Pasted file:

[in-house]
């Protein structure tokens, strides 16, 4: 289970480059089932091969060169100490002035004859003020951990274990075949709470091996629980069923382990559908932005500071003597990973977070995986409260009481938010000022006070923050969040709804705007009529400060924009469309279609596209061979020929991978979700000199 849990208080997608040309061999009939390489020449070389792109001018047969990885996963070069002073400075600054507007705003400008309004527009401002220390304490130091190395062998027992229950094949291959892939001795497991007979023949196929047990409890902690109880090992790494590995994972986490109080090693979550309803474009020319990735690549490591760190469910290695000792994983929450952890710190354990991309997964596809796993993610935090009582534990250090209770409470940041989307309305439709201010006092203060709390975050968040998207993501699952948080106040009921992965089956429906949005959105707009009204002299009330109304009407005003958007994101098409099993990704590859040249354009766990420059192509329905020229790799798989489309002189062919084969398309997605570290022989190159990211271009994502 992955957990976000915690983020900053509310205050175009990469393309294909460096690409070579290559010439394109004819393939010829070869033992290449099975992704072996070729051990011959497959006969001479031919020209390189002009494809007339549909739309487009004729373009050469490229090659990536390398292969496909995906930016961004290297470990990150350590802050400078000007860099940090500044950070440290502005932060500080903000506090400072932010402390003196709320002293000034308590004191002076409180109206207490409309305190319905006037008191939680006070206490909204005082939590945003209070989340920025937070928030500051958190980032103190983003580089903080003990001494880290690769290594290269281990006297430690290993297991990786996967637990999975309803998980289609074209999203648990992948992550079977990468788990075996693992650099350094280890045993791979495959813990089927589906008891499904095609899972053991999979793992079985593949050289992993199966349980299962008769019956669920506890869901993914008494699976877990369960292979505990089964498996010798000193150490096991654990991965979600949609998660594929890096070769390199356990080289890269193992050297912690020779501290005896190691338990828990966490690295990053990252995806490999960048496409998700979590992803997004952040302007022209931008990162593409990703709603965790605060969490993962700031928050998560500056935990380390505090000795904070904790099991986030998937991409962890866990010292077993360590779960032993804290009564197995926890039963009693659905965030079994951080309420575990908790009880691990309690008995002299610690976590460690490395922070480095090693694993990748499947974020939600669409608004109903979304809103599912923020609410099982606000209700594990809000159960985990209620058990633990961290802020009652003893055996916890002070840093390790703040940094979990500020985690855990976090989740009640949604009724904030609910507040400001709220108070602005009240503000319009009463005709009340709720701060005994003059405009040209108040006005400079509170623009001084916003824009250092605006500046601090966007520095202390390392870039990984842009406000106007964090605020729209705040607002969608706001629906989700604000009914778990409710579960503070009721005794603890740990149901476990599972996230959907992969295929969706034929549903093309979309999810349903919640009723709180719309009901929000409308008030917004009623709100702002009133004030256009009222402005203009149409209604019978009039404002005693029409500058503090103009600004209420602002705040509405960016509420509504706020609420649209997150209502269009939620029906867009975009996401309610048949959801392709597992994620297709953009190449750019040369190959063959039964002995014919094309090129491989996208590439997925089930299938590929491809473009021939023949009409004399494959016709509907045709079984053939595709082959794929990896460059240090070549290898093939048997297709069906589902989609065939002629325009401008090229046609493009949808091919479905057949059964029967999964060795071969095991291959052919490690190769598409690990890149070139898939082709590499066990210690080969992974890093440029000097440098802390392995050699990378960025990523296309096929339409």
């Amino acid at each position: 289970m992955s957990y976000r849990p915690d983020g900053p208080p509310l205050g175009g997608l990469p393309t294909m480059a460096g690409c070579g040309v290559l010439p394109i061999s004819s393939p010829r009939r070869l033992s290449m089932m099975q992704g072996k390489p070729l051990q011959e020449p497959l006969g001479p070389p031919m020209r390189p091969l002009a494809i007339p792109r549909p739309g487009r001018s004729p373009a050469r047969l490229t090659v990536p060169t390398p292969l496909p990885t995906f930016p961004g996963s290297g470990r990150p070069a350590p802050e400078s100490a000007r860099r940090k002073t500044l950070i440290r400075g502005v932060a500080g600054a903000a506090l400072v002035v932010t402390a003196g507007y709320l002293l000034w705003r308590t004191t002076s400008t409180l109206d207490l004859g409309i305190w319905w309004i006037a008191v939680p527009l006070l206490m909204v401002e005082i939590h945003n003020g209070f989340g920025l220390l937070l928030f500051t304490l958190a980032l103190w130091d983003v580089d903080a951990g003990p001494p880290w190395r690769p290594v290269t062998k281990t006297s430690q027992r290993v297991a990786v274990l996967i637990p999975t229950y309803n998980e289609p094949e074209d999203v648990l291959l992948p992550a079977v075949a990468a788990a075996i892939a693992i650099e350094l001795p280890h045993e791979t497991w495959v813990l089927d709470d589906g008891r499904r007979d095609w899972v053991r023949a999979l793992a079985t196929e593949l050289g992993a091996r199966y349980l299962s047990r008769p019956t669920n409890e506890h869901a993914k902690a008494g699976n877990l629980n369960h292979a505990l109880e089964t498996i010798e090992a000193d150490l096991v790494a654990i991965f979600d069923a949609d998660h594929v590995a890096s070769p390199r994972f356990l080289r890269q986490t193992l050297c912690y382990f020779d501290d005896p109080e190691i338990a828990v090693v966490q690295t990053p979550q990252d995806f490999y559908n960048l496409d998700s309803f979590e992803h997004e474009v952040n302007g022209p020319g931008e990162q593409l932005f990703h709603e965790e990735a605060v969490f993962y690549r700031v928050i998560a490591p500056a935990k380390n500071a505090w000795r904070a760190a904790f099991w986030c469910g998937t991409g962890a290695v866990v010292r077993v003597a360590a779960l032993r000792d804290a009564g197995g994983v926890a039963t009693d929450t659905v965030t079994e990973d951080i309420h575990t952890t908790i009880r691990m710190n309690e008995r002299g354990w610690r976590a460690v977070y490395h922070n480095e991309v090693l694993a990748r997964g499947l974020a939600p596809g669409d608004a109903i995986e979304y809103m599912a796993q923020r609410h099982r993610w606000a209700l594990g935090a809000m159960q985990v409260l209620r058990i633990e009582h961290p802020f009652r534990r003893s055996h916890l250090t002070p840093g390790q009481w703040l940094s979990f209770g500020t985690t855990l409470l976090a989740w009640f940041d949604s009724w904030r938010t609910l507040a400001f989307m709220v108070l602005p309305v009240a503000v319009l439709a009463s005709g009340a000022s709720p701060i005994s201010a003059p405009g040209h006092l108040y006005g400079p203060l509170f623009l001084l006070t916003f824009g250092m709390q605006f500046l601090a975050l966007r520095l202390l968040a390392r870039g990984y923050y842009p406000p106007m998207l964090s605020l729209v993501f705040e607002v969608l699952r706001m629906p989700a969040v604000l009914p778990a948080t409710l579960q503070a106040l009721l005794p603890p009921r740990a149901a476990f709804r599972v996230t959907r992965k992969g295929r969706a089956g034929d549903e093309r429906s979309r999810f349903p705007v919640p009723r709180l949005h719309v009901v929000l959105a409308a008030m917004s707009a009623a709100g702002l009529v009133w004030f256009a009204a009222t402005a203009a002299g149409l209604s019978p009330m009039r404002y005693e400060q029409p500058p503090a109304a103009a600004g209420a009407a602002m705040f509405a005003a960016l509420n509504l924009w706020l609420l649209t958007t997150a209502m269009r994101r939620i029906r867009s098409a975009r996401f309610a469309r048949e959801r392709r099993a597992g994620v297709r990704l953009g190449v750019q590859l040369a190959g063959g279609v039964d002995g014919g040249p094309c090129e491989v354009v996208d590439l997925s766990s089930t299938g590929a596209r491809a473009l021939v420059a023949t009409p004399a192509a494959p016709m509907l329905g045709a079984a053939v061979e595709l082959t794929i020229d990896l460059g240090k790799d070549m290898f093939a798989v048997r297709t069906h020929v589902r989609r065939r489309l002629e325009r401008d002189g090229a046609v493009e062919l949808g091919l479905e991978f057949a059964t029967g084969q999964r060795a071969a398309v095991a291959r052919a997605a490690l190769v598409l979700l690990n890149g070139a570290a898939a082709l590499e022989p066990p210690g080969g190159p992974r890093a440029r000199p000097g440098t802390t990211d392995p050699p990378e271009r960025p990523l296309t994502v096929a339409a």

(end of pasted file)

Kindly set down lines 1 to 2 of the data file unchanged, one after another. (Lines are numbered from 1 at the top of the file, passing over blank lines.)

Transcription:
[in-house]
């Protein structure tokens, strides 16, 4: 289970480059089932091969060169100490002035004859003020951990274990075949709470091996629980069923382990559908932005500071003597990973977070995986409260009481938010000022006070923050969040709804705007009529400060924009469309279609596209061979020929991978979700000199 849990208080997608040309061999009939390489020449070389792109001018047969990885996963070069002073400075600054507007705003400008309004527009401002220390304490130091190395062998027992229950094949291959892939001795497991007979023949196929047990409890902690109880090992790494590995994972986490109080090693979550309803474009020319990735690549490591760190469910290695000792994983929450952890710190354990991309997964596809796993993610935090009582534990250090209770409470940041989307309305439709201010006092203060709390975050968040998207993501699952948080106040009921992965089956429906949005959105707009009204002299009330109304009407005003958007994101098409099993990704590859040249354009766990420059192509329905020229790799798989489309002189062919084969398309997605570290022989190159990211271009994502 992955957990976000915690983020900053509310205050175009990469393309294909460096690409070579290559010439394109004819393939010829070869033992290449099975992704072996070729051990011959497959006969001479031919020209390189002009494809007339549909739309487009004729373009050469490229090659990536390398292969496909995906930016961004290297470990990150350590802050400078000007860099940090500044950070440290502005932060500080903000506090400072932010402390003196709320002293000034308590004191002076409180109206207490409309305190319905006037008191939680006070206490909204005082939590945003209070989340920025937070928030500051958190980032103190983003580089903080003990001494880290690769290594290269281990006297430690290993297991990786996967637990999975309803998980289609074209999203648990992948992550079977990468788990075996693992650099350094280890045993791979495959813990089927589906008891499904095609899972053991999979793992079985593949050289992993199966349980299962008769019956669920506890869901993914008494699976877990369960292979505990089964498996010798000193150490096991654990991965979600949609998660594929890096070769390199356990080289890269193992050297912690020779501290005896190691338990828990966490690295990053990252995806490999960048496409998700979590992803997004952040302007022209931008990162593409990703709603965790605060969490993962700031928050998560500056935990380390505090000795904070904790099991986030998937991409962890866990010292077993360590779960032993804290009564197995926890039963009693659905965030079994951080309420575990908790009880691990309690008995002299610690976590460690490395922070480095090693694993990748499947974020939600669409608004109903979304809103599912923020609410099982606000209700594990809000159960985990209620058990633990961290802020009652003893055996916890002070840093390790703040940094979990500020985690855990976090989740009640949604009724904030609910507040400001709220108070602005009240503000319009009463005709009340709720701060005994003059405009040209108040006005400079509170623009001084916003824009250092605006500046601090966007520095202390390392870039990984842009406000106007964090605020729209705040607002969608706001629906989700604000009914778990409710579960503070009721005794603890740990149901476990599972996230959907992969295929969706034929549903093309979309999810349903919640009723709180719309009901929000409308008030917004009623709100702002009133004030256009009222402005203009149409209604019978009039404002005693029409500058503090103009600004209420602002705040509405960016509420509504706020609420649209997150209502269009939620029906867009975009996401309610048949959801392709597992994620297709953009190449750019040369190959063959039964002995014919094309090129491989996208590439997925089930299938590929491809473009021939023949009409004399494959016709509907045709079984053939595709082959794929990896460059240090070549290898093939048997297709069906589902989609065939002629325009401008090229046609493009949808091919479905057949059964029967999964060795071969095991291959052919490690190769598409690990890149070139898939082709590499066990210690080969992974890093440029000097440098802390392995050699990378960025990523296309096929339409």